OUTWARD EMPLACEMENT OF THE FOY OFFSET DYKE AT THE SUDBURY IMPACT STRUCTURE, CANADA - EVIDENCE FROM THE VARIATION IN INCLUSIONS ALONG STRIKE
The Offset Dykes occur radially and concentrically around the Sudbury Igneous Complex (SIC), which is a ~3 km thick differentiated impact melt sheet. They are composed of quartz diorite and often contain inclusions of the regional host rocks. The dykes vary in length from 1 km to greater than 60 km and can reach widths of over 400 m. This study focuses on the Foy, the longest of the radial dykes which extends 37 km along strike northeast of the SIC. Its host rocks include the Levack Gneiss Complex to the south, Archean granitoids to the north, and various mafic dyke swarms common to the region. Fieldwork was completed at three sites along strike of the dyke: the Nickel Offset Mine, the intersection of the Hess and the Foy Offset Dykes, and Foy North ~ 3km northeast of the intersection.
With increasing distance away from the SIC, the number of gneiss clasts decreased, as did the total number and size of the inclusions. Additionally, quartz diorite inclusions were most common at the intersection of the Foy and Hess, as well as just north of the intersection. Across the width of the dyke there was no significant variation in clast lithology. However, the number of clasts consistently displayed a bell-curve shaped distribution across the width of the dyke, with the centre containing the largest of the clasts.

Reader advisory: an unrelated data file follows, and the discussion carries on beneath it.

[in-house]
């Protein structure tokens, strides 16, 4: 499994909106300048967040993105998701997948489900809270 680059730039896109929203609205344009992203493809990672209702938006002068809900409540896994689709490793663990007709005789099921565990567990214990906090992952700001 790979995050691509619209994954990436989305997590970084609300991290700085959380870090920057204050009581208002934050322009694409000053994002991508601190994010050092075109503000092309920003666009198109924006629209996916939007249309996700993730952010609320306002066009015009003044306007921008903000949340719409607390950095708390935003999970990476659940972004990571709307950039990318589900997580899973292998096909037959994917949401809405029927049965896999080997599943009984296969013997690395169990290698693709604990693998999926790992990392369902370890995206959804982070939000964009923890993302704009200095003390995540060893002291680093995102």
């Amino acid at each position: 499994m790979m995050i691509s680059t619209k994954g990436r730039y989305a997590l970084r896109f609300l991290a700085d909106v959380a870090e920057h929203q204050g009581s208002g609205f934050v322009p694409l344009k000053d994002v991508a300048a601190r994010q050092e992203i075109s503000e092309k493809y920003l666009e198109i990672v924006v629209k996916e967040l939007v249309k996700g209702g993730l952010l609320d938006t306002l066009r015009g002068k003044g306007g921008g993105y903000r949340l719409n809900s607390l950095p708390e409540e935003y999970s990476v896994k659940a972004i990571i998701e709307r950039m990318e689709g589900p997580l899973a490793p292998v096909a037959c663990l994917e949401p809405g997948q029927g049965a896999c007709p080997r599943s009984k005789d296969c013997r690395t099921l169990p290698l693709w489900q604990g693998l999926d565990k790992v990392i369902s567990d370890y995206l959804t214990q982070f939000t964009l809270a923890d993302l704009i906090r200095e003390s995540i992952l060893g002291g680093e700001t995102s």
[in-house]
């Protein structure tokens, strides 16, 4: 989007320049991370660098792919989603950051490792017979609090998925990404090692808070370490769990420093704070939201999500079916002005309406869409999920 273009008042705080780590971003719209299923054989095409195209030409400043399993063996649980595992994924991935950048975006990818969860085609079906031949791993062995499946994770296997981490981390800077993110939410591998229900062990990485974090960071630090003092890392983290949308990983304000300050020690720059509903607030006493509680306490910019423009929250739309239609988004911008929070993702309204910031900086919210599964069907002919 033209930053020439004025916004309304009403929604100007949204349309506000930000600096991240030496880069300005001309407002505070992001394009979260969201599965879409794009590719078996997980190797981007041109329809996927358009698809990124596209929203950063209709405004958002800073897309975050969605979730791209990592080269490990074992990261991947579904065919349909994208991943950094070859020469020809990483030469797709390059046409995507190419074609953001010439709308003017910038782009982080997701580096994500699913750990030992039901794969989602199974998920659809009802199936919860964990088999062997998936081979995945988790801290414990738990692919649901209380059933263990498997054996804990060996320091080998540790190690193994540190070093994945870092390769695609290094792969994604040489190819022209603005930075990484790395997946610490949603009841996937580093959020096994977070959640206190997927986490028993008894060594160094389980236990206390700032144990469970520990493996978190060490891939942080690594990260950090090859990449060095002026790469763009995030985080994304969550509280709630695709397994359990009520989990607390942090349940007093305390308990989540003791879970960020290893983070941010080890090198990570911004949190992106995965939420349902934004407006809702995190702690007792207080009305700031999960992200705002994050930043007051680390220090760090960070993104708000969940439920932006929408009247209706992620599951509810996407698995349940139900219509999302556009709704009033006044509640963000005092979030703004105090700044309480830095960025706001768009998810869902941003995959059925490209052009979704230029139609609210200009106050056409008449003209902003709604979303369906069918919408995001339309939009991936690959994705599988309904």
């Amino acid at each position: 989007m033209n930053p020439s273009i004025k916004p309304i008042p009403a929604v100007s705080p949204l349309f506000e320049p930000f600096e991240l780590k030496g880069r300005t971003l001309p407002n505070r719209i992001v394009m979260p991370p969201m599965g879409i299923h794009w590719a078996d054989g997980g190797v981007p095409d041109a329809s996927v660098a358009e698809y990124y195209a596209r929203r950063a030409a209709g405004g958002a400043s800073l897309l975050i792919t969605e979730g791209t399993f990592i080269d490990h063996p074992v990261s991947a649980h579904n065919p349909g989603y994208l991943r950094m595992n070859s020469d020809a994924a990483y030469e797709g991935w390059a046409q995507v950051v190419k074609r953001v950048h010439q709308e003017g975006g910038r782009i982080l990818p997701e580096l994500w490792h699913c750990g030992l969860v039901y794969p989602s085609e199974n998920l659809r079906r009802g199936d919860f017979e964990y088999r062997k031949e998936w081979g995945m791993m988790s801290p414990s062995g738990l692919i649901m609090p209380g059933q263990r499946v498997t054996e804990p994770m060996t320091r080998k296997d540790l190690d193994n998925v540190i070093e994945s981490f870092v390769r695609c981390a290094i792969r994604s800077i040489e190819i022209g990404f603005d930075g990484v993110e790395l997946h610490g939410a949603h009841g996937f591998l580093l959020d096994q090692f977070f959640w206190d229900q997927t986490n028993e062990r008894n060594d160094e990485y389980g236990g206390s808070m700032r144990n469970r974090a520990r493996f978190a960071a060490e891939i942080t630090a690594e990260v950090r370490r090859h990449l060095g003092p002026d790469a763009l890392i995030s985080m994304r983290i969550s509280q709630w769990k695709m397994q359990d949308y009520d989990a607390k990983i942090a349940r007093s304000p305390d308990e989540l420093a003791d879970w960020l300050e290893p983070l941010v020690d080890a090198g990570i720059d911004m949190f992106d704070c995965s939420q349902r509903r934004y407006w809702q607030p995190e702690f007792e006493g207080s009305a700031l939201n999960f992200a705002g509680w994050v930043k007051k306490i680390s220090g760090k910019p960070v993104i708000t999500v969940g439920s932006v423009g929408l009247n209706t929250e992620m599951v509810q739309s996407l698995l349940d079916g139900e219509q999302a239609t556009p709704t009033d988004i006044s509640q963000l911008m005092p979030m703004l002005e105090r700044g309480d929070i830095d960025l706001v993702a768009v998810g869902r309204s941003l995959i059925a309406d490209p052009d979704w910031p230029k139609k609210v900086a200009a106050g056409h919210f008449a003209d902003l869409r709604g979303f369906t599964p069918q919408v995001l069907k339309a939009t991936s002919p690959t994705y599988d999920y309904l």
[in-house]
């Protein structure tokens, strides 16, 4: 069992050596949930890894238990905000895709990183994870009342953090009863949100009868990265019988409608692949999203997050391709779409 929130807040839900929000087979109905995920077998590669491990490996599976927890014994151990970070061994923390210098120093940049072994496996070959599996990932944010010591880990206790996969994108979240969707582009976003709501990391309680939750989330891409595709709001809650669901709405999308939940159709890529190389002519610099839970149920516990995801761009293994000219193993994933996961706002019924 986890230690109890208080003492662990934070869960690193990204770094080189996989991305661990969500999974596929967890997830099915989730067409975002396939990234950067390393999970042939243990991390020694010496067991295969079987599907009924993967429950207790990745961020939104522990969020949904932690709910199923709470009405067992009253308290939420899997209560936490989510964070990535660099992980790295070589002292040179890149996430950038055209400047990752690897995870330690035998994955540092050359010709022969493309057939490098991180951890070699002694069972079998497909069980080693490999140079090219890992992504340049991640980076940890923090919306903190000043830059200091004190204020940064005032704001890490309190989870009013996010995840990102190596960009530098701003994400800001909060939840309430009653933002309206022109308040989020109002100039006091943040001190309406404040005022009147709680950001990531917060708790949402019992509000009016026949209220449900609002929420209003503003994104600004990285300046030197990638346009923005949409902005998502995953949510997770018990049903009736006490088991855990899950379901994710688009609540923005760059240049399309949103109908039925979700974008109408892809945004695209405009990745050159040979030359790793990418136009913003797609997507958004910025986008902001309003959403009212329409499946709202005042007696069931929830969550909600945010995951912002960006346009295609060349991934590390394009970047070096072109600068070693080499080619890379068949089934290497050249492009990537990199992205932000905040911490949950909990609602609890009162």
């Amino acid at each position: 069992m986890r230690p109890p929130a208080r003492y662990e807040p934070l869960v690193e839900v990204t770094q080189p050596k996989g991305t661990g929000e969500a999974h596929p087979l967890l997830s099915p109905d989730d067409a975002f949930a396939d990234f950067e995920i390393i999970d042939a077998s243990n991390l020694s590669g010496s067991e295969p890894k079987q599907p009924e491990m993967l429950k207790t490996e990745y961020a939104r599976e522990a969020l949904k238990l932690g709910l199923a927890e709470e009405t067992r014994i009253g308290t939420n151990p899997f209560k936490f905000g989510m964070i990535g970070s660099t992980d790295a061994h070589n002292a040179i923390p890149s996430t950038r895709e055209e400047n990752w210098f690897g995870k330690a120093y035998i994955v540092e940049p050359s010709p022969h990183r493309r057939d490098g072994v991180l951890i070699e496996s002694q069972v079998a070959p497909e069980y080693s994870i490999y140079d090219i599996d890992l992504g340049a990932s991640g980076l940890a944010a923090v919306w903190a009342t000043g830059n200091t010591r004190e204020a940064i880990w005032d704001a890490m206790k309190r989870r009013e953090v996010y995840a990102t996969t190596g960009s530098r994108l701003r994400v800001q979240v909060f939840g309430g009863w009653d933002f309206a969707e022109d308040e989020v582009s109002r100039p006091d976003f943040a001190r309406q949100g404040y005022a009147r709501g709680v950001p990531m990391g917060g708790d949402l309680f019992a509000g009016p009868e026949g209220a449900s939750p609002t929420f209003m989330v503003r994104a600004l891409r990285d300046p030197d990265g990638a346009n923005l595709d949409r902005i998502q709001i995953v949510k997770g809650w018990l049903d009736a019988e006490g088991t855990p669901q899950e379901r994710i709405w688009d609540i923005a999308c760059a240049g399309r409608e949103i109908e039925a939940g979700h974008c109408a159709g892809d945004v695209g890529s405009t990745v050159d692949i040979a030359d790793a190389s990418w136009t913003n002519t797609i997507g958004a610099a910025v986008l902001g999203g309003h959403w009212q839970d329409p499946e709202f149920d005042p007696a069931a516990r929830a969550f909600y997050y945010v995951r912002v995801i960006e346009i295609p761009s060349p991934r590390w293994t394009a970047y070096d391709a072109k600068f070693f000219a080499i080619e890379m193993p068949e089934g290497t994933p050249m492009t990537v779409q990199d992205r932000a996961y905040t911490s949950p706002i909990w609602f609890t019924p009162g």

The decrease in gneiss clasts to the north and the higher frequency of large clasts close to the SIC suggest a strong northward emplacement of the dyke from the SIC. This flow may have steadily lost kinetic energy as evidenced by the decreased number and size of clasts to the north. The high frequency of quartz diorite inclusions at - and north of - the intersection supports the northward emplacement.